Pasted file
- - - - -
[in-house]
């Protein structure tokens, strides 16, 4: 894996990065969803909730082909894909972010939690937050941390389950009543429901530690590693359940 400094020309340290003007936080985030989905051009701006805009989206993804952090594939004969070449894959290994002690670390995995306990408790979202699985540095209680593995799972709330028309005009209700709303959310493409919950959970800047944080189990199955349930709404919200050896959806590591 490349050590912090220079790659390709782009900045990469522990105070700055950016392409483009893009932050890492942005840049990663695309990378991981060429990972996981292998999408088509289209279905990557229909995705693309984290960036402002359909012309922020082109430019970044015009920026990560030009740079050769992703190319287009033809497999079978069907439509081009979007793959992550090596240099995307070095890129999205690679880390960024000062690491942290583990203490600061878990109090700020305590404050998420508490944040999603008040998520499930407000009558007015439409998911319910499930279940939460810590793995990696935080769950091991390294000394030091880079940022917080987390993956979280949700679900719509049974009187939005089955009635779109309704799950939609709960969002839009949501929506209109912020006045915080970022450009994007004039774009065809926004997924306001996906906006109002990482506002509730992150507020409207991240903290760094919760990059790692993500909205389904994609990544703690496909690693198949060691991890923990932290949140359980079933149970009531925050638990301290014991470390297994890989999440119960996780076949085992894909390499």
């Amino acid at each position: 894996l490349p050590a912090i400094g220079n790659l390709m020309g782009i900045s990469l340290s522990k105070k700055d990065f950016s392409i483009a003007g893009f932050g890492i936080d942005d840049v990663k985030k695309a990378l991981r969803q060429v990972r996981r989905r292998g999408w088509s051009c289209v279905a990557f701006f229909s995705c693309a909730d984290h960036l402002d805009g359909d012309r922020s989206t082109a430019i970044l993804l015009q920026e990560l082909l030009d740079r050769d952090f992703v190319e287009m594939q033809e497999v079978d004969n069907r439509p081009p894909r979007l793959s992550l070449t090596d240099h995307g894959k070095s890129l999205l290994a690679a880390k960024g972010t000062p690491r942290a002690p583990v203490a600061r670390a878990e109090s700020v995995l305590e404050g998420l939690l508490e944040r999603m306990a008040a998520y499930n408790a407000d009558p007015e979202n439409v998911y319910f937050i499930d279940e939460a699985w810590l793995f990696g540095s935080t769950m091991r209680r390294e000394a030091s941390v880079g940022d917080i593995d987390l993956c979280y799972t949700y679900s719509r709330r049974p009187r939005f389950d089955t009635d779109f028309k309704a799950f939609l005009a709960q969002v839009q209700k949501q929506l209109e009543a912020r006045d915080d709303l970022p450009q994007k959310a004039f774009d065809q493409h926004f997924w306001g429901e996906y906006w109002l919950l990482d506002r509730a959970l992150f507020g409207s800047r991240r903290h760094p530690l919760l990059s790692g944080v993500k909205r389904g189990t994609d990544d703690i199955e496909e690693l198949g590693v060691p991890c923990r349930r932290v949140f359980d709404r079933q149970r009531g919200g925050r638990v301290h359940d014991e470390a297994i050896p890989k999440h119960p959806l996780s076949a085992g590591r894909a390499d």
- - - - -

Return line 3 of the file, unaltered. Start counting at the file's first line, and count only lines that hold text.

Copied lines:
């Amino acid at each position: 894996l490349p050590a912090i400094g220079n790659l390709m020309g782009i900045s990469l340290s522990k105070k700055d990065f950016s392409i483009a003007g893009f932050g890492i936080d942005d840049v990663k985030k695309a990378l991981r969803q060429v990972r996981r989905r292998g999408w088509s051009c289209v279905a990557f701006f229909s995705c693309a909730d984290h960036l402002d805009g359909d012309r922020s989206t082109a430019i970044l993804l015009q920026e990560l082909l030009d740079r050769d952090f992703v190319e287009m594939q033809e497999v079978d004969n069907r439509p081009p894909r979007l793959s992550l070449t090596d240099h995307g894959k070095s890129l999205l290994a690679a880390k960024g972010t000062p690491r942290a002690p583990v203490a600061r670390a878990e109090s700020v995995l305590e404050g998420l939690l508490e944040r999603m306990a008040a998520y499930n408790a407000d009558p007015e979202n439409v998911y319910f937050i499930d279940e939460a699985w810590l793995f990696g540095s935080t769950m091991r209680r390294e000394a030091s941390v880079g940022d917080i593995d987390l993956c979280y799972t949700y679900s719509r709330r049974p009187r939005f389950d089955t009635d779109f028309k309704a799950f939609l005009a709960q969002v839009q209700k949501q929506l209109e009543a912020r006045d915080d709303l970022p450009q994007k959310a004039f774009d065809q493409h926004f997924w306001g429901e996906y906006w109002l919950l990482d506002r509730a959970l992150f507020g409207s800047r991240r903290h760094p530690l919760l990059s790692g944080v993500k909205r389904g189990t994609d990544d703690i199955e496909e690693l198949g590693v060691p991890c923990r349930r932290v949140f359980d709404r079933q149970r009531g919200g925050r638990v301290h359940d014991e470390a297994i050896p890989k999440h119960p959806l996780s076949a085992g590591r894909a390499d």